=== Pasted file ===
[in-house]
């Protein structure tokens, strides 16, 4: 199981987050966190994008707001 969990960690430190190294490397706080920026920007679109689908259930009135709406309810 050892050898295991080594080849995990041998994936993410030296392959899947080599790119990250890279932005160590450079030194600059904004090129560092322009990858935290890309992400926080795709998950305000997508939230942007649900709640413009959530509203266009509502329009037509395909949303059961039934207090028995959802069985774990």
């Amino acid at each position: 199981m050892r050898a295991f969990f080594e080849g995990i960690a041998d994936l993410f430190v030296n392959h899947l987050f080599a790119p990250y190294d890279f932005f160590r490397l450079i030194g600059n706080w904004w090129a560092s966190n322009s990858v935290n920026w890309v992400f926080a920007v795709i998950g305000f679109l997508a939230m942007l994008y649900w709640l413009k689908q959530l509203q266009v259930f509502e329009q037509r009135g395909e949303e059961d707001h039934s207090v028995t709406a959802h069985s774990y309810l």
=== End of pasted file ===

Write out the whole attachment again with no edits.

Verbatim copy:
[in-house]
């Protein structure tokens, strides 16, 4: 199981987050966190994008707001 969990960690430190190294490397706080920026920007679109689908259930009135709406309810 050892050898295991080594080849995990041998994936993410030296392959899947080599790119990250890279932005160590450079030194600059904004090129560092322009990858935290890309992400926080795709998950305000997508939230942007649900709640413009959530509203266009509502329009037509395909949303059961039934207090028995959802069985774990």
């Amino acid at each position: 199981m050892r050898a295991f969990f080594e080849g995990i960690a041998d994936l993410f430190v030296n392959h899947l987050f080599a790119p990250y190294d890279f932005f160590r490397l450079i030194g600059n706080w904004w090129a560092s966190n322009s990858v935290n920026w890309v992400f926080a920007v795709i998950g305000f679109l997508a939230m942007l994008y649900w709640l413009k689908q959530l509203q266009v259930f509502e329009q037509r009135g395909e949303e059961d707001h039934s207090v028995t709406a959802h069985s774990y309810l």